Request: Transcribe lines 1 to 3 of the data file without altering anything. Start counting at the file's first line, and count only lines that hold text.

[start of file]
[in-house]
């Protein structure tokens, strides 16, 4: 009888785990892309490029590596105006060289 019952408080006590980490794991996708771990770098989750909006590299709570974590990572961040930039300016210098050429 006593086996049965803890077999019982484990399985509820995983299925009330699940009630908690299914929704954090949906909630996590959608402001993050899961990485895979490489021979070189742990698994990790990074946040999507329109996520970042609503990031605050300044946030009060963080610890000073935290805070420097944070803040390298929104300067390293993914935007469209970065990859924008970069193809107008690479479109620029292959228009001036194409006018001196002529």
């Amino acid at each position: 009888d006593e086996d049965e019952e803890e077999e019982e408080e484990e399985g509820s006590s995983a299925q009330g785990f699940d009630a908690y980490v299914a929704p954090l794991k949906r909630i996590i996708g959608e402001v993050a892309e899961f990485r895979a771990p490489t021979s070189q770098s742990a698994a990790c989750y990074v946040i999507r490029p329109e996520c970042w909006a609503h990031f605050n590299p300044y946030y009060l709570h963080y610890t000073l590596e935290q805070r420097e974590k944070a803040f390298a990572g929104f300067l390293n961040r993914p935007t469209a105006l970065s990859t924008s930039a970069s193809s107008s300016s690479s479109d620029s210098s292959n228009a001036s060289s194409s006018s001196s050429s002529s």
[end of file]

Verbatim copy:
[in-house]
């Protein structure tokens, strides 16, 4: 009888785990892309490029590596105006060289 019952408080006590980490794991996708771990770098989750909006590299709570974590990572961040930039300016210098050429 006593086996049965803890077999019982484990399985509820995983299925009330699940009630908690299914929704954090949906909630996590959608402001993050899961990485895979490489021979070189742990698994990790990074946040999507329109996520970042609503990031605050300044946030009060963080610890000073935290805070420097944070803040390298929104300067390293993914935007469209970065990859924008970069193809107008690479479109620029292959228009001036194409006018001196002529």
């Amino acid at each position: 009888d006593e086996d049965e019952e803890e077999e019982e408080e484990e399985g509820s006590s995983a299925q009330g785990f699940d009630a908690y980490v299914a929704p954090l794991k949906r909630i996590i996708g959608e402001v993050a892309e899961f990485r895979a771990p490489t021979s070189q770098s742990a698994a990790c989750y990074v946040i999507r490029p329109e996520c970042w909006a609503h990031f605050n590299p300044y946030y009060l709570h963080y610890t000073l590596e935290q805070r420097e974590k944070a803040f390298a990572g929104f300067l390293n961040r993914p935007t469209a105006l970065s990859t924008s930039a970069s193809s107008s300016s690479s479109d620029s210098s292959n228009a001036s060289s194409s006018s001196s050429s002529s």